Slow and Steady Wins the Race
Many games include races that are non-human, and these are the toughest to write for. It’s so easy to fall into the trap of thinking like a human writer, which you are, and writing dialogue that your fictional race would never say.
In order to write for any character, you have to activate your imagination and become that character. For example, when writing for the sylvari race in Guild Wars 2, we have to imagine what it’s like to awaken for the very first time in a dream realm with a flood of data entering your brain from somewhere unknown. You’re an adult already, emerging into a world that’s new to you, with no memory of ever existing before now.
You have no place in that world, yet, but you know so much about it. You know faces and names, but none of those people have never met you. You come from a tree, and you have no concept of family or the complexities of friendship. All you have are images that fill your head and give you the basics you need to survive, language, goals for your future, and a guiding presence in the Mother Tree and those caregivers waiting to welcome you into the world.
How do you write dialogue that sounds real for a creature like that when you have had no such experience?
- Flesh out your race in advance.
Some would say this is the fun part—sitting down and letting your imagination work its magic. Putting yourself in the head of a non-human character can be difficult, but it’s worth the effort. Think, really think about what it would be like to be that character, to be born the way she was born, or to grow up as she grew up. Think about what influence these experiences would have on their culture, on their relationships, and on their views about other races.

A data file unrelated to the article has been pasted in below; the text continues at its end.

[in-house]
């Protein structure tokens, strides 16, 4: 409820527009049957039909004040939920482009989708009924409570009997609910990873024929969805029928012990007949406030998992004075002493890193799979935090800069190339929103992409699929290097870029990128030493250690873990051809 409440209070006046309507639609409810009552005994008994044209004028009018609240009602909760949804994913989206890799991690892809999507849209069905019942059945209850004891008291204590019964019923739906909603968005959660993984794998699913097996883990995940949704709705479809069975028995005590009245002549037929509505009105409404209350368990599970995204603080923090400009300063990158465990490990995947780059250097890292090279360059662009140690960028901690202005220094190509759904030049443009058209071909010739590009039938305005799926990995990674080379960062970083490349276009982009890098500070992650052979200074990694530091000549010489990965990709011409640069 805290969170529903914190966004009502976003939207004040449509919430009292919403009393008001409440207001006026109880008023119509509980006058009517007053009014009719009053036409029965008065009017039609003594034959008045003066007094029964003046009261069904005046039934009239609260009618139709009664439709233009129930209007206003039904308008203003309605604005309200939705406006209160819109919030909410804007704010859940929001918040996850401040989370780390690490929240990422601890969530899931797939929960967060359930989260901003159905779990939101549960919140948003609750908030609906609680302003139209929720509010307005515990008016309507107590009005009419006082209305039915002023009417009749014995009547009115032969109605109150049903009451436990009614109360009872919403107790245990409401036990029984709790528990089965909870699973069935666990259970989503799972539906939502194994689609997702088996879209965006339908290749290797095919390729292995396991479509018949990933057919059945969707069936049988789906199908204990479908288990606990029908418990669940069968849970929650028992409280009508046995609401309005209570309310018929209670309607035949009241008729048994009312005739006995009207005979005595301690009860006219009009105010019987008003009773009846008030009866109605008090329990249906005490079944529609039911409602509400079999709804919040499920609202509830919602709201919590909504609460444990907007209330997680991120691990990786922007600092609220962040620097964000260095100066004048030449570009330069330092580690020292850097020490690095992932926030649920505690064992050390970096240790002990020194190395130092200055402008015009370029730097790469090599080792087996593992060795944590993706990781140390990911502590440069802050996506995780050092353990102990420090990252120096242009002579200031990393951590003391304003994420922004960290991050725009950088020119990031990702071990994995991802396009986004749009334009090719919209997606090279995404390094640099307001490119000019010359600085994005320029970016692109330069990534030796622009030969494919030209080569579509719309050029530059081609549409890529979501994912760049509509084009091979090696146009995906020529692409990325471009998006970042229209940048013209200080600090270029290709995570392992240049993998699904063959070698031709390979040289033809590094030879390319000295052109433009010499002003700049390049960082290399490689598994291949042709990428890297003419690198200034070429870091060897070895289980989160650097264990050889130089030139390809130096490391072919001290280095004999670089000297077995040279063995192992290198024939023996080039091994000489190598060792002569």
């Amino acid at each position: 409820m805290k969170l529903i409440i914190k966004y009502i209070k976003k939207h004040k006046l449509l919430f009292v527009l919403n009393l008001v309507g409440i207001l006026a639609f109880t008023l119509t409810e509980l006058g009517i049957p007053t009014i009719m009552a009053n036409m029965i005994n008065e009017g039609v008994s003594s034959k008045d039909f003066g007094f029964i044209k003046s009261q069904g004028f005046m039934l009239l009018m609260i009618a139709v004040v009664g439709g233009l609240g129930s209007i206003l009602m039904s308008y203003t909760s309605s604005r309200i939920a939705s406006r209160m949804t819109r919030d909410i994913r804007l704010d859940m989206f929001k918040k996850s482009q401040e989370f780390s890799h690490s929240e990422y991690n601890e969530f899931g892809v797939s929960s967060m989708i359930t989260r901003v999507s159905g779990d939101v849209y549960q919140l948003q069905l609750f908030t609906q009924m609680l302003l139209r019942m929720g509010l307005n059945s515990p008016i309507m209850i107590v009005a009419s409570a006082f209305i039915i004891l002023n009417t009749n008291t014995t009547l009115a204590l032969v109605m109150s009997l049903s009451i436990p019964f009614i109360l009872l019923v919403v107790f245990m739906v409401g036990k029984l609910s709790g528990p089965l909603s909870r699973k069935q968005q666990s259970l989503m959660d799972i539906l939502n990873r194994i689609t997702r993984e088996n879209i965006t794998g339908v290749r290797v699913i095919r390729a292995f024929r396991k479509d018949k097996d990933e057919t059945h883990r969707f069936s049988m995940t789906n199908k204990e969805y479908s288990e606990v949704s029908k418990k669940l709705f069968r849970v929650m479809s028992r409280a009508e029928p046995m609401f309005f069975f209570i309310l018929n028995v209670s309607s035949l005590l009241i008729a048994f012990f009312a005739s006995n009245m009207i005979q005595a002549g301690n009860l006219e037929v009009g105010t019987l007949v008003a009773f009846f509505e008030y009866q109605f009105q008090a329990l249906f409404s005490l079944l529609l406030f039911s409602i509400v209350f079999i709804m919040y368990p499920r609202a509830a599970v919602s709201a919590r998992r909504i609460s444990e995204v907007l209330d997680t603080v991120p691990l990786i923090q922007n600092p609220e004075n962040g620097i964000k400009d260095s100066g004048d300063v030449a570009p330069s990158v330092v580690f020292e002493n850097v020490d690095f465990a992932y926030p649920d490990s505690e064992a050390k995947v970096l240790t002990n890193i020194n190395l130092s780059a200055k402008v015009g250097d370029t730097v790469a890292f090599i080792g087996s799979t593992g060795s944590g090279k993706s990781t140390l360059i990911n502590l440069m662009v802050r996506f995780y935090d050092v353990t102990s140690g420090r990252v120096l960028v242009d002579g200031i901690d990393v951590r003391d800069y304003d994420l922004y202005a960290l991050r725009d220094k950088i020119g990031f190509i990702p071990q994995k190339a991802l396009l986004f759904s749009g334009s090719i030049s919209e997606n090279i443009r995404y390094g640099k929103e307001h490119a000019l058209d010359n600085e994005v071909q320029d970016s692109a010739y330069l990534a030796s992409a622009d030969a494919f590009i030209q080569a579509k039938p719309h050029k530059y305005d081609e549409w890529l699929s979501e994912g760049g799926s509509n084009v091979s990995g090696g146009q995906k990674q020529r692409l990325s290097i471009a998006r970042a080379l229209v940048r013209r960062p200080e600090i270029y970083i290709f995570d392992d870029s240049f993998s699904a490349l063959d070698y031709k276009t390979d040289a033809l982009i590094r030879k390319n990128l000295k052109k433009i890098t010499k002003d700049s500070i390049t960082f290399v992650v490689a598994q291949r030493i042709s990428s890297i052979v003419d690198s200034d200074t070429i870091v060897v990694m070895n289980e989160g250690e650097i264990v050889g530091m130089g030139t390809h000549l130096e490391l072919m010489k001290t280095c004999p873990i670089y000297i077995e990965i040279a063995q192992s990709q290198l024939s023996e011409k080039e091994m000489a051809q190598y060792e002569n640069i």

The more you know about your race in advance and the more time you spend thinking through the mundane and extraordinary elements that make up their daily lives, the easier it will be to write for them. You’ll gradually find a list of defining factors or keywords that will help you keep the race’s dialogue in line.
- Patrol yourself and your words.
It’s so easy when you’re writing, especially at high speeds, to fall into writing from a human perspective. You have to be ever vigilant against it.
Here are some examples of things that a human might say, but that a sylvari wouldn’t, except perhaps as a way of mocking or mimicking a human:
- God have mercy.
- That gave me goosebumps.
- My family is all that matters.
- All right, brother.
- When I was little, I…
- Have others who read what you wrote and critique it.
It doesn’t matter how good a writer you are, we all need a good editor. In video game development, we work at a very fast pace, turning out volumes of dialogue every day. It’s so easy to fall out of a racial voice and back into comfortable humanity.
Game writing should always be a team effort, even if that team consists of only a writer and an editor—or two writers watching each others’ backs. At my job, at ArenaNet, I’m extremely fortunate to have several layers of safety net. The people on the writing team watch over each other, and we also have a highly skilled and alert Quality Assurance (QA) team that catches whatever slips through the cracks.
The reality of game-writing is that no man (or woman) is an island. Or, to squeeze another cliche, it’s a team sport. That’s why it’s important to document your race and make sure everyone who’s evaluating the writing knows the race’s quirks and perspectives. We use a wiki to do this, and we also discuss the races quite a lot. Part of the writer’s job is to educate others on the lore and social aspects of each race.
If everyone on the team does a good job, then when you play through the game, you won’t have to work hard to get into the character’s head. We’ll have done that for you, and you’ll find support for your imagination in every word you hear.